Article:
STOCKHOLM: The number of confirmed cases of monkeypox worldwide has reached 219 outside of countries where it is endemic, according to an update released by the European Union’s disease agency.
More than a dozen countries where monkeypox is unusual, mostly in Europe, have reported at least one confirmed case, the European Centre for Disease Prevention and Control (ECDC) said in an epidemiological note released Wednesday night.
“This is the first time that chains of transmission are reported in Europe without known epidemiological links to West or Central Africa, where this disease is endemic,” the note said.
It added that most of the cases were detected in young men, self-identifying as men who have sex with men.
The United Kingdom – where monkeypox’s unusual appearance was first detected in early May – currently has the largest bulk of confirmed cases, 71.
It is followed by Spain with 51 cases and Portugal, 37.
Outside of Europe, Canada has 15 and the United States has nine.
The total number of cases reported Wednesday has increased fivefold since its first count on May 20, when the EU agency said there were 38 cases.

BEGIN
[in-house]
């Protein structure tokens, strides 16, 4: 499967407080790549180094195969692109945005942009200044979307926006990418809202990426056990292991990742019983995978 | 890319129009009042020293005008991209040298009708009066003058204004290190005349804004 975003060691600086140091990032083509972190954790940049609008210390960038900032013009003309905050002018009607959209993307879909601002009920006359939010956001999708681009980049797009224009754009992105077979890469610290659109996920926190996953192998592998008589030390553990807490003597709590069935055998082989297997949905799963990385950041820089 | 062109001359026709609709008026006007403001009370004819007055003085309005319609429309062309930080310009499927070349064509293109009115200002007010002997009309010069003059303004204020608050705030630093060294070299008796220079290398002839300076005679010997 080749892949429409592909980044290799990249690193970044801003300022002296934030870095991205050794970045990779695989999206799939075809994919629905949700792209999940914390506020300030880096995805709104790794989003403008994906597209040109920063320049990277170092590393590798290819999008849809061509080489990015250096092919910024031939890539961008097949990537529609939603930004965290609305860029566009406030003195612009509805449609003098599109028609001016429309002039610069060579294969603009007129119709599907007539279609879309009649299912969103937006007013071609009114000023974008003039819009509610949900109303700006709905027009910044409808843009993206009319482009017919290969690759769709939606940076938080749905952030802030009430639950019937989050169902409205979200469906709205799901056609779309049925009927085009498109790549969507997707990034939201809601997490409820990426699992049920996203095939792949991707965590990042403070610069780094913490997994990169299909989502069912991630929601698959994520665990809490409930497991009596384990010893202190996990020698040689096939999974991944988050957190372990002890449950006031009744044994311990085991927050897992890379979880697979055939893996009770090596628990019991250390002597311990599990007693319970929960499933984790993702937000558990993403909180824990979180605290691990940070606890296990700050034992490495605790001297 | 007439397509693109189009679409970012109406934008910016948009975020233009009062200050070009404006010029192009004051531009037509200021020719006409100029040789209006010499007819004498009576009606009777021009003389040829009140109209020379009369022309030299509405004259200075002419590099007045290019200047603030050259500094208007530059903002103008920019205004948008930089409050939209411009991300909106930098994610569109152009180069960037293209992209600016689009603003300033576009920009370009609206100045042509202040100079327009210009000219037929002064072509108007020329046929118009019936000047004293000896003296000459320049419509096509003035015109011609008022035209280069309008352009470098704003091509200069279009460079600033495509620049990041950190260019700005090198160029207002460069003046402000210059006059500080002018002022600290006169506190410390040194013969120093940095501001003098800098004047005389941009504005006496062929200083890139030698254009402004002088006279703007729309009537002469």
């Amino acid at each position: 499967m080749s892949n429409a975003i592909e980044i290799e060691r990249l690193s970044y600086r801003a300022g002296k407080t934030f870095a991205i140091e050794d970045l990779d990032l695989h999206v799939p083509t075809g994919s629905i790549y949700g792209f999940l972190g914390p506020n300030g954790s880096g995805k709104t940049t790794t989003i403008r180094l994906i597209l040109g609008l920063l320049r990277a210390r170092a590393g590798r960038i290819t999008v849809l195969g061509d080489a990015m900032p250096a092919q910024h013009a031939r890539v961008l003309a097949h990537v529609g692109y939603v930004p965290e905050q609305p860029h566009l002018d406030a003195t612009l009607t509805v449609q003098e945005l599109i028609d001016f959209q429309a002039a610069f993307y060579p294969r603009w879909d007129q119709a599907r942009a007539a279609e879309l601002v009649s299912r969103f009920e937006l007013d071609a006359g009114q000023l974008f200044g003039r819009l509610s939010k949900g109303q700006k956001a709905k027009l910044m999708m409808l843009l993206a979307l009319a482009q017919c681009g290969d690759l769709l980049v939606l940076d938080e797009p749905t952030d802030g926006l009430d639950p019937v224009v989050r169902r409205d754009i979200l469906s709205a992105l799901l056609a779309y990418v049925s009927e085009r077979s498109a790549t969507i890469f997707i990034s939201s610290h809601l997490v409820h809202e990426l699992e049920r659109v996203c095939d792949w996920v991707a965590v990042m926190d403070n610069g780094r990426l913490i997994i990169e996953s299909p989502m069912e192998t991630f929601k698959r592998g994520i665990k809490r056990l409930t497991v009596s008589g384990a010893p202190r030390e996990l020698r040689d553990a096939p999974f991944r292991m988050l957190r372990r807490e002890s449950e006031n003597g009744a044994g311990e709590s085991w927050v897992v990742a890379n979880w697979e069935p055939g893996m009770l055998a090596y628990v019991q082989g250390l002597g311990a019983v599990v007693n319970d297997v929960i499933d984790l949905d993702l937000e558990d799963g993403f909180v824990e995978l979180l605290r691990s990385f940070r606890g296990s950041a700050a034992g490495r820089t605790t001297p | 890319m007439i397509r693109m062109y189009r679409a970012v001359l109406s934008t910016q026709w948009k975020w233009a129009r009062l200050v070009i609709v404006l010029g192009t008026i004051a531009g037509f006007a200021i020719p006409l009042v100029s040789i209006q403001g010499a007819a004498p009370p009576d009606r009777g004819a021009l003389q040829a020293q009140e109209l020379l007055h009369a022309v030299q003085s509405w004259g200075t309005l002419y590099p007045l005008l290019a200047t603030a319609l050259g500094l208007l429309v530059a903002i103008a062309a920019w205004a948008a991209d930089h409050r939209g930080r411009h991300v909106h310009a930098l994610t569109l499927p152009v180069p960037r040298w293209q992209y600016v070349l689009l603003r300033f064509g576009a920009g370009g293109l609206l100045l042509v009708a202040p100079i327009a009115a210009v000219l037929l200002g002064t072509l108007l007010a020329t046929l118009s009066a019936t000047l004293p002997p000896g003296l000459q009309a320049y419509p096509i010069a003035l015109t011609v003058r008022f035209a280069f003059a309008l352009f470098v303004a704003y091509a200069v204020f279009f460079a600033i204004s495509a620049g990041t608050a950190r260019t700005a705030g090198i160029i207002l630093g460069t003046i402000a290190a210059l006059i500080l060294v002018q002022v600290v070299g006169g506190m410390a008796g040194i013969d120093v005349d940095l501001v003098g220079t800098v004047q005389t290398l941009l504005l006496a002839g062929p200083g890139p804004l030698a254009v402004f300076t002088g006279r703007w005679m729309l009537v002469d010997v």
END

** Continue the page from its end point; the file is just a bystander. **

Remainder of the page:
Contagion risk is “very low”, the ECDC said earlier this week, but warned that people who have had multiple sexual partners – regardless of sexual orientation – are more at risk.
“The clinical presentation is generally described to be mild,” it said, adding that there has been no deaths.
Monkeypox – a less severe disease compared to its cousin smallpox – is endemic in 11 countries in West and Central Africa.
It spreads by a bite or direct contact with an infected animal’s blood, meat or bodily fluids, and initial symptoms include a high fever before quickly developing into a rash.
People infected with it also get a chickenpox-like rash on their hands and face.
No treatment exists but the symptoms usually clear up after two to four weeks, and it is not usually fatal.
Maria Van Kerkhove, the emerging disease lead for the World Health Organization, said Monday that monkeypox is a “containable situation”.